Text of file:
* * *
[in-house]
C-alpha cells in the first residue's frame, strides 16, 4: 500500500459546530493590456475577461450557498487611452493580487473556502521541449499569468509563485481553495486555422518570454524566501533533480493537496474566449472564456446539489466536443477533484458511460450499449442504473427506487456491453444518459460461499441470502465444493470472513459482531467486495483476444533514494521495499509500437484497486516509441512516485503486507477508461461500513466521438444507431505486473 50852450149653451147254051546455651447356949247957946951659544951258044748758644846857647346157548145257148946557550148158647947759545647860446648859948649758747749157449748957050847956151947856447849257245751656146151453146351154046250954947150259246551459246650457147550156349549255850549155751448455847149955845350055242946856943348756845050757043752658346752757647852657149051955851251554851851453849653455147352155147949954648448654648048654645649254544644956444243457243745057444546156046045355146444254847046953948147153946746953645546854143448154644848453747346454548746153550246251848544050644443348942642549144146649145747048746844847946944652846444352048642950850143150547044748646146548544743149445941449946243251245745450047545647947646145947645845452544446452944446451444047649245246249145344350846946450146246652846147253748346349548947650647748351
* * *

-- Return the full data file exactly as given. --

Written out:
[in-house]
C-alpha cells in the first residue's frame, strides 16, 4: 500500500459546530493590456475577461450557498487611452493580487473556502521541449499569468509563485481553495486555422518570454524566501533533480493537496474566449472564456446539489466536443477533484458511460450499449442504473427506487456491453444518459460461499441470502465444493470472513459482531467486495483476444533514494521495499509500437484497486516509441512516485503486507477508461461500513466521438444507431505486473 50852450149653451147254051546455651447356949247957946951659544951258044748758644846857647346157548145257148946557550148158647947759545647860446648859948649758747749157449748957050847956151947856447849257245751656146151453146351154046250954947150259246551459246650457147550156349549255850549155751448455847149955845350055242946856943348756845050757043752658346752757647852657149051955851251554851851453849653455147352155147949954648448654648048654645649254544644956444243457243745057444546156046045355146444254847046953948147153946746953645546854143448154644848453747346454548746153550246251848544050644443348942642549144146649145747048746844847946944652846444352048642950850143150547044748646146548544743149445941449946243251245745450047545647947646145947645845452544446452944446451444047649245246249145344350846946450146246652846147253748346349548947650647748351